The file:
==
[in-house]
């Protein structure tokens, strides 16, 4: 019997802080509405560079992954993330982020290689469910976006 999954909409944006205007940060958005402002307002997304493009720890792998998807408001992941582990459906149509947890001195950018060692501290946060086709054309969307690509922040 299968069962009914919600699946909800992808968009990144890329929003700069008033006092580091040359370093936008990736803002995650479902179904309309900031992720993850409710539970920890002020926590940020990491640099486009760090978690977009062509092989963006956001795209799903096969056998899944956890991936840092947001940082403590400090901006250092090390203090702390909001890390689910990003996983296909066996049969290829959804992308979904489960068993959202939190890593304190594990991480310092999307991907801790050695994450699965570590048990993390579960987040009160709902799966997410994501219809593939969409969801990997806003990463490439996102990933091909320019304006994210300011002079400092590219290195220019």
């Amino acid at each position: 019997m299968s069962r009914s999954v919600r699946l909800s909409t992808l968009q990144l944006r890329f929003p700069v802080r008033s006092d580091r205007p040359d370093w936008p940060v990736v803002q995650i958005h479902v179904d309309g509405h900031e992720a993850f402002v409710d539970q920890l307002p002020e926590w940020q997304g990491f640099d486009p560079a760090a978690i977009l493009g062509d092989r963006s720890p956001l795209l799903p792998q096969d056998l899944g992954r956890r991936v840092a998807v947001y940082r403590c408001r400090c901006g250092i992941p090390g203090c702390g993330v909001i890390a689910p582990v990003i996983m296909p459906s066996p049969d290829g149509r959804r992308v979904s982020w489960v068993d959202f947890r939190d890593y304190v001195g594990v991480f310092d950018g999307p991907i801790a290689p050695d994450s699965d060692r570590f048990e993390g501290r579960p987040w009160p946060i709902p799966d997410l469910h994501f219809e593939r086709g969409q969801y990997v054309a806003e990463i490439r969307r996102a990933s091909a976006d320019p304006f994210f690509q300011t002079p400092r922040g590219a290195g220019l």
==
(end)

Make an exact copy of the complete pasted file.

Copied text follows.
[in-house]
């Protein structure tokens, strides 16, 4: 019997802080509405560079992954993330982020290689469910976006 999954909409944006205007940060958005402002307002997304493009720890792998998807408001992941582990459906149509947890001195950018060692501290946060086709054309969307690509922040 299968069962009914919600699946909800992808968009990144890329929003700069008033006092580091040359370093936008990736803002995650479902179904309309900031992720993850409710539970920890002020926590940020990491640099486009760090978690977009062509092989963006956001795209799903096969056998899944956890991936840092947001940082403590400090901006250092090390203090702390909001890390689910990003996983296909066996049969290829959804992308979904489960068993959202939190890593304190594990991480310092999307991907801790050695994450699965570590048990993390579960987040009160709902799966997410994501219809593939969409969801990997806003990463490439996102990933091909320019304006994210300011002079400092590219290195220019």
């Amino acid at each position: 019997m299968s069962r009914s999954v919600r699946l909800s909409t992808l968009q990144l944006r890329f929003p700069v802080r008033s006092d580091r205007p040359d370093w936008p940060v990736v803002q995650i958005h479902v179904d309309g509405h900031e992720a993850f402002v409710d539970q920890l307002p002020e926590w940020q997304g990491f640099d486009p560079a760090a978690i977009l493009g062509d092989r963006s720890p956001l795209l799903p792998q096969d056998l899944g992954r956890r991936v840092a998807v947001y940082r403590c408001r400090c901006g250092i992941p090390g203090c702390g993330v909001i890390a689910p582990v990003i996983m296909p459906s066996p049969d290829g149509r959804r992308v979904s982020w489960v068993d959202f947890r939190d890593y304190v001195g594990v991480f310092d950018g999307p991907i801790a290689p050695d994450s699965d060692r570590f048990e993390g501290r579960p987040w009160p946060i709902p799966d997410l469910h994501f219809e593939r086709g969409q969801y990997v054309a806003e990463i490439r969307r996102a990933s091909a976006d320019p304006f994210f690509q300011t002079p400092r922040g590219a290195g220019l």